U.S. Pat. No. 5,272,969 to Brian McDonald, describes a canned material compressing and liquid extracting device including a pair of elongated lower and upper handles and a hinge pivotally attaching adjacent respective one ends of the handles together permitting the handles to be moved toward and away from each other between a closed position and an opened position. The device also includes a land portion mounted on the lower handle for seating a container which has an open top end and encloses a material to be compressed and a piston member pivotally mounted to the upper handle for insertion into the open top end of the container so as to overlie a severed lid of the container for applying a force on the severed lid sufficient to compress the material in the container and extract liquid therefrom as the upper and lower handles are moved relative to one another from the opened position toward the closed position. The device further includes a linkage extending between and connected with the piston member and the one end of the lower handle to cause pivoting of piston relative to the upper handle in a direction opposite to the direction of pivoting of the upper handle relative to the lower handle as the handles are moved toward and away from one another so as to maintain the piston in a predetermined alignment with the container for facilitating uniform compressing of the material in the container.

U.S. Pat. No. 5,501,144 to Keith Bryson describes a hand held press used to remove the liquid packing fluids in a can of food by biasing the lid of the can against the contents of the can. The press includes an upper pressing element and a lower pressing element. The upper pressing element has a perforated region that acts as a strainer. The perforated region is advanced against the lid and into the can, wherein displaced packing fluids are collected within a receiving area defined within the perforated region. A pour spout then allows the collected fluids to be removed in a controlled manner. The lower pressing element retains the can in a predetermined orientation as the can is being pressed. Accordingly, the angle at which the displaced fluids will pour is controlled by the manipulation of the press and the can of food held firmly within the press.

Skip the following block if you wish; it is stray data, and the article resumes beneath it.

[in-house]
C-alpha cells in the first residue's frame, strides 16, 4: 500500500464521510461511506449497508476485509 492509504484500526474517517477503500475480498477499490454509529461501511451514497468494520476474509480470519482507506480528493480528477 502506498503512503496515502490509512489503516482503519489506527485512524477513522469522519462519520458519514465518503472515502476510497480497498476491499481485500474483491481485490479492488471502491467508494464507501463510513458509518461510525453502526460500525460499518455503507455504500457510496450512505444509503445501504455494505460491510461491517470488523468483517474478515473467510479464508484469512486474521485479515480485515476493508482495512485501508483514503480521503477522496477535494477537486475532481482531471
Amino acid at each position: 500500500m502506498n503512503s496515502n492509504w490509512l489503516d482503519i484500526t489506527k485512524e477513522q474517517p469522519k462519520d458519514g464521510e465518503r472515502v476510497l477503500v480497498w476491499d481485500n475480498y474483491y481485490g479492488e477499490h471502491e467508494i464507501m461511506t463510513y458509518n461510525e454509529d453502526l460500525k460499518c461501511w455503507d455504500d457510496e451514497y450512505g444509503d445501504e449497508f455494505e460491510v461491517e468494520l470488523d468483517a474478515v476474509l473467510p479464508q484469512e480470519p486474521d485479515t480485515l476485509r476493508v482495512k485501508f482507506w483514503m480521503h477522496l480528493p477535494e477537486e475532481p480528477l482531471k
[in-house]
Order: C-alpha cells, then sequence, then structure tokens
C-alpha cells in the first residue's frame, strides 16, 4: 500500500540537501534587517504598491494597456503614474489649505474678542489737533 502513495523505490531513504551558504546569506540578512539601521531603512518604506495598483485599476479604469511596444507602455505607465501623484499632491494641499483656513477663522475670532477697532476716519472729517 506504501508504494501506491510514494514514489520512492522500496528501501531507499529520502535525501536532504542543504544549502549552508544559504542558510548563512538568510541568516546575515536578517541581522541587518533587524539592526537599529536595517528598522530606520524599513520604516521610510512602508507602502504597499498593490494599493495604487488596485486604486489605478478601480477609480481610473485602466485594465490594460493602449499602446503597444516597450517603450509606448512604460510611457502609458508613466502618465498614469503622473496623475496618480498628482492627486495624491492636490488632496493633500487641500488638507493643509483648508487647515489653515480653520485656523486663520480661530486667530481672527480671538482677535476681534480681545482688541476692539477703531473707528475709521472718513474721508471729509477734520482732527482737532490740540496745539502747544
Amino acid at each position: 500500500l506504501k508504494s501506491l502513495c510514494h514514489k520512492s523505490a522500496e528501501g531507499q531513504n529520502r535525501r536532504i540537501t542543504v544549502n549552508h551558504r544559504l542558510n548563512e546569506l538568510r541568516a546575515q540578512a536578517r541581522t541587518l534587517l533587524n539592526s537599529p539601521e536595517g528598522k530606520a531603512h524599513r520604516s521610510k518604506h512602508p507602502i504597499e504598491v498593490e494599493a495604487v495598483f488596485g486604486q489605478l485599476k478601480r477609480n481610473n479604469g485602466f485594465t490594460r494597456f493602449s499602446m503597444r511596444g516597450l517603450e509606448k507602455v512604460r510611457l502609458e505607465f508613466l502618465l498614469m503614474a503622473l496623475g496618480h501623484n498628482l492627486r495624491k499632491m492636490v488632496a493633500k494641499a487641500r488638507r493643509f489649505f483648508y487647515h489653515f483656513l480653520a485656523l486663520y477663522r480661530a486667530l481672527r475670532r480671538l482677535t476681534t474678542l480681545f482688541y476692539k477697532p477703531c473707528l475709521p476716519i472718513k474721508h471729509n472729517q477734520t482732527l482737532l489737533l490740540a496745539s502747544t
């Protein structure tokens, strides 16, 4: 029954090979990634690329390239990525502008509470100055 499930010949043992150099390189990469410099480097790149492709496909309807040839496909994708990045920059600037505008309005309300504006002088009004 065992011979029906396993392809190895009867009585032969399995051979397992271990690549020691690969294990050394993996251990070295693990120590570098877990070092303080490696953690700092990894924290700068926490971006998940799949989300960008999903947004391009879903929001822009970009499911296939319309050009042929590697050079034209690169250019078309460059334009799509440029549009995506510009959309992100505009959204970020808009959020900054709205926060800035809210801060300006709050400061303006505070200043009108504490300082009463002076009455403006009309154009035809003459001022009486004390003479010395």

U.S. Pat. No. 5,590,590 to Edward Zammit describes an implement for separating the liquid medium from the solid contents of canned foodstuffs, e.g., canned tuna fish, having two arms pivotally connected by a hinge, e.g., a pivot pin, one arm ending in a compression plate the other ending in a can receptacle, one or both arms being bent to allow substantial alignment of the compression plate and can receptacle, is described. The opposite ends of both arms are handles; and the compression plate is sized so as to fit into the can containing foodstuffs and allow liquid to escape therefrom when the contents are compressed. The thickness of the compression plate is also sized so that a portion protrudes from the top of the can after the contents thereof have been compressed, so that it can be used to strike a solid surface, generating a further compressive force.